The Courts ruling in Brown was one of the most significant decisions issued in our countrys history. It was the culmination of 100 years of legal challenges to segregated education, from a case filed in Boston in 1849 right up to the four cases consolidated in the Brown decision in 1954. The decision had a monumental impact on human rights struggles worldwide.
As we approach the 50th Anniversary of Brown, it is clear that access to and equality of education are more vital to success than ever, and we still have a long way to go. Almost 50 years after segregation was declared unconstitutional, many poor and minority children are concentrated in schools that fail to meet their needs.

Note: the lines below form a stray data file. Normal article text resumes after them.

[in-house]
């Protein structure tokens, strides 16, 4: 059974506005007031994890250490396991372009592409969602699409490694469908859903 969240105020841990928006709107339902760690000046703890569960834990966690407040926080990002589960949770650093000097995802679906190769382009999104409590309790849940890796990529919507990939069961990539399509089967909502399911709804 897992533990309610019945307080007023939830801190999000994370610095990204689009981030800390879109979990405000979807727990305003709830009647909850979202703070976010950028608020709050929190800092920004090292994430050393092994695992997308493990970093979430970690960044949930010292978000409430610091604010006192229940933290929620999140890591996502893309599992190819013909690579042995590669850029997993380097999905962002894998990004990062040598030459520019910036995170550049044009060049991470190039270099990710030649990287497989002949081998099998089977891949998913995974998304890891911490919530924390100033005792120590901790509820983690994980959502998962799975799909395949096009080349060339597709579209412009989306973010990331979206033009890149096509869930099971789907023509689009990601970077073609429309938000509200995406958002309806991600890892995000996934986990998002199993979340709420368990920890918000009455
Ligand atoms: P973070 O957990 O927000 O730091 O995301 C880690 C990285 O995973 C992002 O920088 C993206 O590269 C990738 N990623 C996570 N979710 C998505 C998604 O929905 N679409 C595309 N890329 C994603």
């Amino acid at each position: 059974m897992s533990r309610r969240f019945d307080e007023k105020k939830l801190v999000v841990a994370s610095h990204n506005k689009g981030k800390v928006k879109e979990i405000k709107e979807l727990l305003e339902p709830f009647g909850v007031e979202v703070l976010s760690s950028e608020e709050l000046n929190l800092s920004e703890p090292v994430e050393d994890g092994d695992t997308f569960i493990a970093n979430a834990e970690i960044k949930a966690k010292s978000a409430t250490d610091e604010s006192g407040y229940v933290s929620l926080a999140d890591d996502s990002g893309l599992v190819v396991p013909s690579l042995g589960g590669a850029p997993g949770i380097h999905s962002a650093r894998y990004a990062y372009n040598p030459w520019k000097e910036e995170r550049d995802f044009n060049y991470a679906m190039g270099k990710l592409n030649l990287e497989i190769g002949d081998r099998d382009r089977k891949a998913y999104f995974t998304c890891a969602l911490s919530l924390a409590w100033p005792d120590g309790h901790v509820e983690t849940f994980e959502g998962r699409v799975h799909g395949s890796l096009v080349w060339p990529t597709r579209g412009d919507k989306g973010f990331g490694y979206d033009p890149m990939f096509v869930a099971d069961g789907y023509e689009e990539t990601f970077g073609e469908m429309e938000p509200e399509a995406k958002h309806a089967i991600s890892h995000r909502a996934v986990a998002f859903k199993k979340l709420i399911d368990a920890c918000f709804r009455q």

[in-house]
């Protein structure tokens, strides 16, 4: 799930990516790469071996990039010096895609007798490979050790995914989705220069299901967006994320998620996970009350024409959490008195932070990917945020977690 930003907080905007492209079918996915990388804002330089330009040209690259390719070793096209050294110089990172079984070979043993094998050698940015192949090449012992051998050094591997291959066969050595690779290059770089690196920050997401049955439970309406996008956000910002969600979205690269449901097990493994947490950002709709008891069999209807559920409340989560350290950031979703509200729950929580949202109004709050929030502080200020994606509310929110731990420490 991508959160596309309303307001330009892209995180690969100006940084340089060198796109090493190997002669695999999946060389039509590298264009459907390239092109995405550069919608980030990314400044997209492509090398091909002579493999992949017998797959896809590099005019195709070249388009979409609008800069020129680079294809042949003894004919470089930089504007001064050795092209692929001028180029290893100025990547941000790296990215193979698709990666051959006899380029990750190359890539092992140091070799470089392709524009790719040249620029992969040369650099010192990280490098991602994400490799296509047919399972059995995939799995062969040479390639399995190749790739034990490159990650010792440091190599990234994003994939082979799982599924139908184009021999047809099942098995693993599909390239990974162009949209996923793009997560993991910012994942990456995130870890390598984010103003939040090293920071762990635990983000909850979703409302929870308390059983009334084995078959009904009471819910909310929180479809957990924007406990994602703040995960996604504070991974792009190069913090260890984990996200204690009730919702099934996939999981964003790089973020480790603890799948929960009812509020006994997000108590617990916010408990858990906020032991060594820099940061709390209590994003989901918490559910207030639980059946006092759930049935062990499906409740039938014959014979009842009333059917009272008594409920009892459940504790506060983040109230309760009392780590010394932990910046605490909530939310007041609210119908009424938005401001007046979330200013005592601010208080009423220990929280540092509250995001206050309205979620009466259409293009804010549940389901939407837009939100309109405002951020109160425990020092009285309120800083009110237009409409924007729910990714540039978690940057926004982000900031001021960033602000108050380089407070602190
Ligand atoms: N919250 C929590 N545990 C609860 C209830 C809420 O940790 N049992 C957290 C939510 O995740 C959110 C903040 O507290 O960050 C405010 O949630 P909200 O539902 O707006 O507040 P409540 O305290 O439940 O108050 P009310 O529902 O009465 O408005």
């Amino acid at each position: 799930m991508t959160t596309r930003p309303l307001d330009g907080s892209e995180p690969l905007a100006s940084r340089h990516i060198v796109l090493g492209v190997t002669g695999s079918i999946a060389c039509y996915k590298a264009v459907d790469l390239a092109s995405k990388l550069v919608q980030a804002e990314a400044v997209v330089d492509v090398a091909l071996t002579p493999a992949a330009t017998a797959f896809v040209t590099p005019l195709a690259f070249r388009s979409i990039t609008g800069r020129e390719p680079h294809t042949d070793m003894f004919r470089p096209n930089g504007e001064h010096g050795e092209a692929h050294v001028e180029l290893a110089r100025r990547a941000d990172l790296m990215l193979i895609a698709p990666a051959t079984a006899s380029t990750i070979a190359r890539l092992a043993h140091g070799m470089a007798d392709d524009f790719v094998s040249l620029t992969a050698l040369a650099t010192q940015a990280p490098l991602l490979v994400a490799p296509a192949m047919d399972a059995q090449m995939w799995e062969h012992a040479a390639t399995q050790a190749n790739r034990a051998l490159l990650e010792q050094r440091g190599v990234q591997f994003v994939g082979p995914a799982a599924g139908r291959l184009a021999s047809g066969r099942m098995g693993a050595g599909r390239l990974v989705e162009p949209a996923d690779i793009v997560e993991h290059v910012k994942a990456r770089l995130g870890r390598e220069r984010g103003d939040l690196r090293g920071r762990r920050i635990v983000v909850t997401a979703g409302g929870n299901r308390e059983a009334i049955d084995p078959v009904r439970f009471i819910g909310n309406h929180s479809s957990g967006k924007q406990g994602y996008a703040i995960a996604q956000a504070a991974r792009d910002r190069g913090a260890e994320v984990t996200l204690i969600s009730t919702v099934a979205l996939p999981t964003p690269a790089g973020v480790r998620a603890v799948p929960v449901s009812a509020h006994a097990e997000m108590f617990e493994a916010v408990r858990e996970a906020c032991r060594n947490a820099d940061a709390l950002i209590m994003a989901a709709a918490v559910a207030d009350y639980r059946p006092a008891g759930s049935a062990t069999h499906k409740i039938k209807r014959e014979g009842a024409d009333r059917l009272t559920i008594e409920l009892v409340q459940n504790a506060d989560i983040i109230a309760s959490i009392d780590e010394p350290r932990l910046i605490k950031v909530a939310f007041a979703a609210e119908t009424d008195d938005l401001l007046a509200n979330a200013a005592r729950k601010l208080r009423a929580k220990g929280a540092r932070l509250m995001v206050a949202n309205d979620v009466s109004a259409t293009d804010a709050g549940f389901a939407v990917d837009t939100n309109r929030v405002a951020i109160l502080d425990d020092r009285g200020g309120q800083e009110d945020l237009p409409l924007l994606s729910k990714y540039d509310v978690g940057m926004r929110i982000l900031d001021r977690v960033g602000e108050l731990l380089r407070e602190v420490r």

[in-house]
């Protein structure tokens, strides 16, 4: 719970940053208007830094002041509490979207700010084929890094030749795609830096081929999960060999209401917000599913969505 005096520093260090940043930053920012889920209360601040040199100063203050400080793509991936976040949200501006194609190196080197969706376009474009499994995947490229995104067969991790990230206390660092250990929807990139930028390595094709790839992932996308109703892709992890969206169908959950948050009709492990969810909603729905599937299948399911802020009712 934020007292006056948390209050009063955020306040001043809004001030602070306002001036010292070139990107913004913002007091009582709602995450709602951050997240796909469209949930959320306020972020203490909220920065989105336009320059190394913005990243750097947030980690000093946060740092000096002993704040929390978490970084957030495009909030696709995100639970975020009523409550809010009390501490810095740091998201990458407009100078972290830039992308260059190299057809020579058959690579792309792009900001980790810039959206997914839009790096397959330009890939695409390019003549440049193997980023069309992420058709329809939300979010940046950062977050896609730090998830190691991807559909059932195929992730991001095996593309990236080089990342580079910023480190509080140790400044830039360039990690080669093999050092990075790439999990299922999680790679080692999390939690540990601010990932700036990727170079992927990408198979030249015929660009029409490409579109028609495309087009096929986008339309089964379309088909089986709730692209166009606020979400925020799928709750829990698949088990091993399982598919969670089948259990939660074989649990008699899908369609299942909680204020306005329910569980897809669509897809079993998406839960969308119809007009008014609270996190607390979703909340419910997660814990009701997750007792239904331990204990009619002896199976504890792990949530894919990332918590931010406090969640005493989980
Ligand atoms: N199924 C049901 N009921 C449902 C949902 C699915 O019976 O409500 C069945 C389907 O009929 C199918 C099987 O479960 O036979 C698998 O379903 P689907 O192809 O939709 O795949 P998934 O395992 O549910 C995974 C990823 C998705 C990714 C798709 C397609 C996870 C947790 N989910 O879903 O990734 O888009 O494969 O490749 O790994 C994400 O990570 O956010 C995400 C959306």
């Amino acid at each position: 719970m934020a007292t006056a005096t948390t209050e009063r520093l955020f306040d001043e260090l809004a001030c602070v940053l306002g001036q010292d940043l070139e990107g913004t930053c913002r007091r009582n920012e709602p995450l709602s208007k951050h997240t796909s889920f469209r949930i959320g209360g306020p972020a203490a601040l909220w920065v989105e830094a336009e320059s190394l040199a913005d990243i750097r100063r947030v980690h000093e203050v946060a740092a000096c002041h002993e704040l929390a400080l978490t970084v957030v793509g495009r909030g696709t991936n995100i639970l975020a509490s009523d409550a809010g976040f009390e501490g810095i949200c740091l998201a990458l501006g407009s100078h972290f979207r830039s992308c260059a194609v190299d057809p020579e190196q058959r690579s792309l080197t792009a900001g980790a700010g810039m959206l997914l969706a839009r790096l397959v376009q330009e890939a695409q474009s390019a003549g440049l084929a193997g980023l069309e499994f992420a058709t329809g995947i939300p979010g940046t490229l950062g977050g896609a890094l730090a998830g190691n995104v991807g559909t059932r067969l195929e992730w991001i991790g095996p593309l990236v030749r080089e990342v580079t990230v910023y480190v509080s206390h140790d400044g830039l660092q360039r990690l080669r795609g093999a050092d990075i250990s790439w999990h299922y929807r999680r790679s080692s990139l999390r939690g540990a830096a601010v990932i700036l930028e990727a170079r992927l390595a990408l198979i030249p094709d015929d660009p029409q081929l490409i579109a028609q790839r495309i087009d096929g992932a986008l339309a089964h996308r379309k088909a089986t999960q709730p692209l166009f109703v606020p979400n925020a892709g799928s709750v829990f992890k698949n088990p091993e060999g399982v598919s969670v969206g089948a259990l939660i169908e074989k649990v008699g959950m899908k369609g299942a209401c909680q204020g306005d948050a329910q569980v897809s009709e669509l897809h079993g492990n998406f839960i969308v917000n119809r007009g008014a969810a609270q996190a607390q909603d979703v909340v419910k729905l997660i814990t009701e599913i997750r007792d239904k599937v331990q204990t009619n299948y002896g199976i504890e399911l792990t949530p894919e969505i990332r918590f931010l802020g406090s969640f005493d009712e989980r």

The No Child Left Behind Act, which passed with bipartisan support, was intended to hold schools accountable while providing them with the resources needed to improve their performance. Yet the ink was barely dry on the bill when it became clear that the Bush Administration had no intention of providing the funding authorized in the new law, preferring instead to squeeze public services and provide tax cuts to the wealthiest Americans.
The Administrations proposed budget shortchanges disadvantaged schools and special education students, cuts after school programs and bilingual education, and completely eliminates many programs, ranging from dropout prevention to rural education. The budget proposed by House Republicans also fails to provide adequate funding for the No Child Left Behind Act.
We must reject all forms of unequal education in this country. All children should have the opportunity to learn and grow to their full potential. America has the resources to provide all children with a good public education, and we cannot afford to do anything less.
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